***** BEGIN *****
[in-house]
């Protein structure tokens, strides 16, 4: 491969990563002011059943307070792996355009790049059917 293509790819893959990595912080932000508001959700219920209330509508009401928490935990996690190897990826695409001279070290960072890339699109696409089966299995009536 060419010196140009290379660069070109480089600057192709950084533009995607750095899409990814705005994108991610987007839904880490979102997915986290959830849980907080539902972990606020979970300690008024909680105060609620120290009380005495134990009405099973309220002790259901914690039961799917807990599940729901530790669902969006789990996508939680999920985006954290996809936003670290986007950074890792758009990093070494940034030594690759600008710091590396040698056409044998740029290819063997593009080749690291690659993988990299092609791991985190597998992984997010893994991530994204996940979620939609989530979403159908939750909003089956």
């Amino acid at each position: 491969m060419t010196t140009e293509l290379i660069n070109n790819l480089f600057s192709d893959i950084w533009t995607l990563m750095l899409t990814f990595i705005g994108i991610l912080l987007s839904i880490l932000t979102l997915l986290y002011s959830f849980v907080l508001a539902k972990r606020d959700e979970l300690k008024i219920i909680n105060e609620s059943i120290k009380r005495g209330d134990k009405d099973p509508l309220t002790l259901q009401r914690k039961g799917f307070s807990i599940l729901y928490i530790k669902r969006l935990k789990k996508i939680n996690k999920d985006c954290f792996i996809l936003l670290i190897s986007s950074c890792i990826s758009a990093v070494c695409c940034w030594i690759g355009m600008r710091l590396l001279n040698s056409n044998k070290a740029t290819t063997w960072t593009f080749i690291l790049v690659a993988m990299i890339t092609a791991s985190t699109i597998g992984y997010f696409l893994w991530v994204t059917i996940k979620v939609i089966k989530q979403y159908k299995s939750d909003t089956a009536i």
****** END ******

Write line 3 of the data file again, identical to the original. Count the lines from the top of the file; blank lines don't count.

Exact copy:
């Amino acid at each position: 491969m060419t010196t140009e293509l290379i660069n070109n790819l480089f600057s192709d893959i950084w533009t995607l990563m750095l899409t990814f990595i705005g994108i991610l912080l987007s839904i880490l932000t979102l997915l986290y002011s959830f849980v907080l508001a539902k972990r606020d959700e979970l300690k008024i219920i909680n105060e609620s059943i120290k009380r005495g209330d134990k009405d099973p509508l309220t002790l259901q009401r914690k039961g799917f307070s807990i599940l729901y928490i530790k669902r969006l935990k789990k996508i939680n996690k999920d985006c954290f792996i996809l936003l670290i190897s986007s950074c890792i990826s758009a990093v070494c695409c940034w030594i690759g355009m600008r710091l590396l001279n040698s056409n044998k070290a740029t290819t063997w960072t593009f080749i690291l790049v690659a993988m990299i890339t092609a791991s985190t699109i597998g992984y997010f696409l893994w991530v994204t059917i996940k979620v939609i089966k989530q979403y159908k299995s939750d909003t089956a009536i």